[6] Incised wound 5 x 5 x bone deep below the right side left and on 1/3rd portion in front;

[7] Incised wound 4 x 5 x bone deep below the left leg on front side;

[8] Lacerated wound 5 x 5 x bone deep above ankle joints on 1/3rd portion and chances of fracture;

[9] Incised would 3 x 1 x bone deep below the left leg on 1/3rd portion on outer side and depth inside and upwards;

[10] Incised wound 4 x 1 x bone deep behind the left forearm and depth inside and upwards; and [11] Contusion 5 x 1 x bone deep behind the left forearm and the general condition of the patient was bad."

10.  The injury report shows that all the injuries inflicted on appellant no.

2 were either on his legs or arms. Indeed a number of injuries were quite grievous but it seems the accused were careful not to give any blow on any 6 vital part of the body. Had the intention been to kill him one or two blows on the head or neck would have served the purpose. It seems while assaulting him ruthlessly the accused aimed all the blows on his legs and arms apparently to make sure that that would not lead to his death. The Doctor stated before the court that the injured might have died if medical care was not given to him but he didn't say the injuries were sufficient in the course of nature to cause death.

11.  Having regard to the evidence on records we are satisfied that the alteration of the respondents' conviction by the High Court from Sec. 307 to 326 cannot be said to be wrong and unjustified.

12.  But the same view cannot be taken on the question of sentence. In view of the nature of injuries suffered by appellant no.2 only a fine of rupees 3500=00 appears wholly inadequate. In certain circumstances the court may not feel inclined to send the convict to jail and the offence being an old one may be a relevant consideration. But in such cases the custodial sentence should be substituted by heavy fine; something that should pinch the offender and make him feel and recall the offence committed by him. At the same time that should appear to the victim of the offence as at least some punishment to the offender. Further, in a given case there may be considerations that may outweigh the argument in favour of not sending the 7 offender to jail simply because the offence was committed long ago. In this case we feel the High Court has erred in balancing the relevant factors. The High Court seems to have waived off the custodial sentence and let off the respondents with a modest fine mainly on two considerations. One, that the offence was committed in the year 1996 and it would serve no useful purpose to send the respondents to jail after ten years of the occurrence.

And two, the respondents being convicted of the offence of causing grievous hurt in place attempted murder. We are unable to agree with the High Court on both the counts. Any inordinate delay in conclusion of a criminal trial undoubtedly has highly deleterious effect on the society generally and particularly on the two sides to the case. But it will be a grave mistake to assume that delay in trial does not cause acute suffering and anguish to the victim of the offence. In many cases the victim may suffer even more than the accused. There is, therefore no reason to give all the benefits on account of the delay in trial to the accused and to completely deny all justice to the victim of the offence. In this case there is nothing to indicate that the appellants or the prosecution were responsible for the delay in trial. We are, therefore of the view that the High Court was not right in substituting the custodial sentence of the respondents to only fines of rupees 3500=00.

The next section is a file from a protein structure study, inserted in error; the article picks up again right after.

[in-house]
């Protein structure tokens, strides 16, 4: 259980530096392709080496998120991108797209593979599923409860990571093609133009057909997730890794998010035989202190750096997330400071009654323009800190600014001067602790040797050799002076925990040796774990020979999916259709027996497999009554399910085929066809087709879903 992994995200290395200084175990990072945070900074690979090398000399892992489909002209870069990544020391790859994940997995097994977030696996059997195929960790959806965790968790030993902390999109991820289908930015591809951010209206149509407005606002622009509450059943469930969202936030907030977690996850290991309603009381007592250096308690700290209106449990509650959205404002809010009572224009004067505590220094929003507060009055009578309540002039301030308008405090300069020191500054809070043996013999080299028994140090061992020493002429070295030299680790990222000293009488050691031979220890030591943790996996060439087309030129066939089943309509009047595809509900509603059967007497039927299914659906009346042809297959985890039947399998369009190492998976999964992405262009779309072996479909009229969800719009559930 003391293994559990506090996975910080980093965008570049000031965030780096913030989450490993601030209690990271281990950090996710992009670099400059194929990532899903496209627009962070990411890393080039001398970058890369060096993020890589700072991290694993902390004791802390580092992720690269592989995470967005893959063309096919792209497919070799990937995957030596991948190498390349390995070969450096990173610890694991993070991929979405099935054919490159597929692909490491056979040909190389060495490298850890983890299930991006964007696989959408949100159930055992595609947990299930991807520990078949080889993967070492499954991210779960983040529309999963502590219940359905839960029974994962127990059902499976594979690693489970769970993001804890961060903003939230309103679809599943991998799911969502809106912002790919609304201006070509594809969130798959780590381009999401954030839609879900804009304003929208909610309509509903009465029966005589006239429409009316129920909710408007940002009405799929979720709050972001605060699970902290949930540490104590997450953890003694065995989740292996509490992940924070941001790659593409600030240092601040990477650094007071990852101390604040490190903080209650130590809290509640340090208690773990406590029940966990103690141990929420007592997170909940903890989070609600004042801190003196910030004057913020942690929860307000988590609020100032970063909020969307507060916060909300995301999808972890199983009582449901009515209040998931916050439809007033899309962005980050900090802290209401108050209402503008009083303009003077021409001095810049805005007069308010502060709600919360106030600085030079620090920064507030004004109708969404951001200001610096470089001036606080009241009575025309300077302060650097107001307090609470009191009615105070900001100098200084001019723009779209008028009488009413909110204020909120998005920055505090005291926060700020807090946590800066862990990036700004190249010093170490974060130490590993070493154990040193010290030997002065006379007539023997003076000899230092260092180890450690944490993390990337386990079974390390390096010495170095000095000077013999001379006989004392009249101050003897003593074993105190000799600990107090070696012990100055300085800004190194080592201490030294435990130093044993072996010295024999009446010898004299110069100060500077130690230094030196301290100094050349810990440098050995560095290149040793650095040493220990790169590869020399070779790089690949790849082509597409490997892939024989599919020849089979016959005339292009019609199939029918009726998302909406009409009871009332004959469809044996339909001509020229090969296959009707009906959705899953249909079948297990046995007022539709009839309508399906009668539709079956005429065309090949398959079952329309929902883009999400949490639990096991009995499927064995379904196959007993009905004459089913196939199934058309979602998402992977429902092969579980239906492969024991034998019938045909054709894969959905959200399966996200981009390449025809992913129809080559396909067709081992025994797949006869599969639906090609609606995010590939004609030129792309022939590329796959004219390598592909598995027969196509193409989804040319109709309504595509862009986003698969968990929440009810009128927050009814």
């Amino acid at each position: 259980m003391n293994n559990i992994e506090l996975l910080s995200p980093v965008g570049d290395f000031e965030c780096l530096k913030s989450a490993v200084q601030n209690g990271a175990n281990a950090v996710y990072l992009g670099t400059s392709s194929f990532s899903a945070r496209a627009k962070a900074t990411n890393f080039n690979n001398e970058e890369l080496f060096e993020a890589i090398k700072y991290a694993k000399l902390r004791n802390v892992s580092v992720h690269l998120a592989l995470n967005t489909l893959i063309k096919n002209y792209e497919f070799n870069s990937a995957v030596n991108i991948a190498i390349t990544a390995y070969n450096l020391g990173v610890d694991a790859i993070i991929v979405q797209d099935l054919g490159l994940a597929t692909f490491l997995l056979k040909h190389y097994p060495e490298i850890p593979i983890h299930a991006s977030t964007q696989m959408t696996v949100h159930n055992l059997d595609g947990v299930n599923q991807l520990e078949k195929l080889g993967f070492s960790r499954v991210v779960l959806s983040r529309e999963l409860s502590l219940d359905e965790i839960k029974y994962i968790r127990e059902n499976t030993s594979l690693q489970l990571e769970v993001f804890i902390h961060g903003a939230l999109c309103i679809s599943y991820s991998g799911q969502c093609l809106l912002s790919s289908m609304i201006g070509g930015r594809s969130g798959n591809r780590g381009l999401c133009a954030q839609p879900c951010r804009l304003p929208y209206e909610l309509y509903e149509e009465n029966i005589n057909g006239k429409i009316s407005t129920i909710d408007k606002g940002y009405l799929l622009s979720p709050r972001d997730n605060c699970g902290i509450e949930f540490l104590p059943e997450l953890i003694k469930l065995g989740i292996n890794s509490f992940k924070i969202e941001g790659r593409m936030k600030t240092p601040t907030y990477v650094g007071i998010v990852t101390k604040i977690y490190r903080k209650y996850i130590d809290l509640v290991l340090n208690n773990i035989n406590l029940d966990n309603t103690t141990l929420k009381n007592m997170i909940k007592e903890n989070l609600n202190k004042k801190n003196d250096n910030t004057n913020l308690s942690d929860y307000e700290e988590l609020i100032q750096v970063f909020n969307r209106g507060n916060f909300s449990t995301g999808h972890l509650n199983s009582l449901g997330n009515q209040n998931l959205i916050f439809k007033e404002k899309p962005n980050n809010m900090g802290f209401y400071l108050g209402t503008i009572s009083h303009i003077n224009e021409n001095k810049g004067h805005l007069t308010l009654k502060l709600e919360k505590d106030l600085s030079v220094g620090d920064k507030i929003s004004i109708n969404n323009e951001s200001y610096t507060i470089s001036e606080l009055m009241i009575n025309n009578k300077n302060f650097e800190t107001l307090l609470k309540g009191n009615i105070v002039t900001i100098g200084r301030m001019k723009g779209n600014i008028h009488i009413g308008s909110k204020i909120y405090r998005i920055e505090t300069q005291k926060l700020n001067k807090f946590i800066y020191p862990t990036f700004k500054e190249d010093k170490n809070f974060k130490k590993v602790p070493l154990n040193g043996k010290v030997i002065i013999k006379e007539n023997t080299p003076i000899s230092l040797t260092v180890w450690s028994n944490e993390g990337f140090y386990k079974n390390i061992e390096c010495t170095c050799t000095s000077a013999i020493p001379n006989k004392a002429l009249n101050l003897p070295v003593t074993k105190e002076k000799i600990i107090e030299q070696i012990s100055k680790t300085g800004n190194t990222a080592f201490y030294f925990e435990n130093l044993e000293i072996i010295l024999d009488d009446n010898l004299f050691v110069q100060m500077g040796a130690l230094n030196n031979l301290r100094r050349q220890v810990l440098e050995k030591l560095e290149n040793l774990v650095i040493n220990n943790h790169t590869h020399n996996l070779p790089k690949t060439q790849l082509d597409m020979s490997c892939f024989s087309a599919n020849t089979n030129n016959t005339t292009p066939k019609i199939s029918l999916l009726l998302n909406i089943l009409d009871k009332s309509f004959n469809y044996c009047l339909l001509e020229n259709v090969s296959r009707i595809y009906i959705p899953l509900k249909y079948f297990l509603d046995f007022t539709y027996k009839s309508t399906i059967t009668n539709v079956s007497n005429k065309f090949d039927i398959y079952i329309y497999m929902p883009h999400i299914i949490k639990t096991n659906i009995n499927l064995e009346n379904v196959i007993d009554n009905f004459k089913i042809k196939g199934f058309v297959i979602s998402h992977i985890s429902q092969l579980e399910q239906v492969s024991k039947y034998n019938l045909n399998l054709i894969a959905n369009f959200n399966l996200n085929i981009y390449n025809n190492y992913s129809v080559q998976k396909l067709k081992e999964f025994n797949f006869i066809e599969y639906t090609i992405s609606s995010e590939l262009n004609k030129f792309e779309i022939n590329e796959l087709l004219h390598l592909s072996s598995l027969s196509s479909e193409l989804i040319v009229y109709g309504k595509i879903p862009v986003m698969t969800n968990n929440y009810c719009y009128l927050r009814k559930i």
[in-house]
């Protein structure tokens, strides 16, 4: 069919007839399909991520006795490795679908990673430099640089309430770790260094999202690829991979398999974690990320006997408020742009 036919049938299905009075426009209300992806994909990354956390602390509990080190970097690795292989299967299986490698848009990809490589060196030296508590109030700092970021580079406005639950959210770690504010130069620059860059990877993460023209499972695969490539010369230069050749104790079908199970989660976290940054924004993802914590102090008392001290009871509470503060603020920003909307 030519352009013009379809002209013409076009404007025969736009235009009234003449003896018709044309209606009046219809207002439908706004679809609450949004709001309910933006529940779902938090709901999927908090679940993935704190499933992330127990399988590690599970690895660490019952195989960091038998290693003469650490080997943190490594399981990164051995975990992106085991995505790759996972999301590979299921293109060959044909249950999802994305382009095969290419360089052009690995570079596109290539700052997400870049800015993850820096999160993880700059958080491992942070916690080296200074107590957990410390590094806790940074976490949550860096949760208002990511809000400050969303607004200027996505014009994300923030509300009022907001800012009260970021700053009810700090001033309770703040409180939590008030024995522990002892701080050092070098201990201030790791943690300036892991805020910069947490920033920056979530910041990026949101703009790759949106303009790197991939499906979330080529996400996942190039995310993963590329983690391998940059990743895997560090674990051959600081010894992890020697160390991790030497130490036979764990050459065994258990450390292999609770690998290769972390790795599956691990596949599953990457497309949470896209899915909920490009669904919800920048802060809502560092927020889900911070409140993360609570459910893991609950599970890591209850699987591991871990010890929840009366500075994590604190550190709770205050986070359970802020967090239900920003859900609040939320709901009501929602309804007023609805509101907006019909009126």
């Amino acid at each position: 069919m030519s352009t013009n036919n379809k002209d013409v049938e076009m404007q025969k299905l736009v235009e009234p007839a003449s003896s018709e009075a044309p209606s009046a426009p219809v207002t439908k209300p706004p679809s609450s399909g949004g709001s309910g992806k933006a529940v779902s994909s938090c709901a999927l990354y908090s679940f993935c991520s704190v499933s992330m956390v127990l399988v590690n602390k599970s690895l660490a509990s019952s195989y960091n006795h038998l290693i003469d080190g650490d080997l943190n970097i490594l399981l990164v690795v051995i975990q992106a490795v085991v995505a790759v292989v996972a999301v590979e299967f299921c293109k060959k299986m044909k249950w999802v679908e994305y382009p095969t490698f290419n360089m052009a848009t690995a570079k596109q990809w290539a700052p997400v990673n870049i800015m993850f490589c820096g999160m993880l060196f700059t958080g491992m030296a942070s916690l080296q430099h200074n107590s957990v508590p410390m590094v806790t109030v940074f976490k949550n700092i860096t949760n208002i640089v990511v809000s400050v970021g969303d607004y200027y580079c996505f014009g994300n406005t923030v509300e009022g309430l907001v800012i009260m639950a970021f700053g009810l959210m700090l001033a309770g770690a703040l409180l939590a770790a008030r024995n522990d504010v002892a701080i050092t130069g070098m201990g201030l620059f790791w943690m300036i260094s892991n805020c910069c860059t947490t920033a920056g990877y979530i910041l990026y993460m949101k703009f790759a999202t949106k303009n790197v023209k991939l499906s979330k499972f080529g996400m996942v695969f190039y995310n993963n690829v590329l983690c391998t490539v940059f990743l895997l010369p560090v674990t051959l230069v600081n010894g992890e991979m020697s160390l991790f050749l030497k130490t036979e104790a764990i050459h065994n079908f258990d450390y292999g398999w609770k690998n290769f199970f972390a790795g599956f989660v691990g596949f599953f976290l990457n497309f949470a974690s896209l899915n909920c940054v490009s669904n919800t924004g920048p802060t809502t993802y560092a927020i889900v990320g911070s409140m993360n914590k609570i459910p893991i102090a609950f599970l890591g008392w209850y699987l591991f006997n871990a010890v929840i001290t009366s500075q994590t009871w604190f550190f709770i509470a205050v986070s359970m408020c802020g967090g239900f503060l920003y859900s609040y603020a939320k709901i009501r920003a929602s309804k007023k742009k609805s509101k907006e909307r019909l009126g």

13.  Coming to the second reason weighing with the High Court, it is a mistake to think that as a rule all offences falling under section 326 would be less serious than the offences falling under section 307 of the Penal Code and would consequently attract lighter sentence. An offence under section 326 may be actually more serious than another falling under section 307 of the Code. For instance, acid thrown on the face of a young, unmarried girl would come under section 326 but it would be far more serious than a firearm shot missing the victim that would fall under section 307 of the Code.

14.  From the injuries suffered by appellant no.2 it is evident that though the respondents did not intend to kill him altogether they surely wanted to leave him crippled for a lifetime. In our opinion therefore the High Court was not right in letting them off on completing sentence of imprisonment of merely four months and three months respectively. We accordingly restore the sentence of rigorous imprisonment given to the respondents 1&3 and direct that they must serve rigorous imprisonment for two years in addition to the fine of Rs.3,500 imposed by High Court; in case of default in payment of fine the respondents would suffer simple imprisonment for six months. On realisation of the amounts of fine Rs.6000=00 would be paid to appellant no.2 9 15. In the result the appeal is partly allowed as indicated above.

.........................................J. [Tarun Chatterjee]

...............................J. [Aftab Alam]

New Delhi,

November 21, 2008.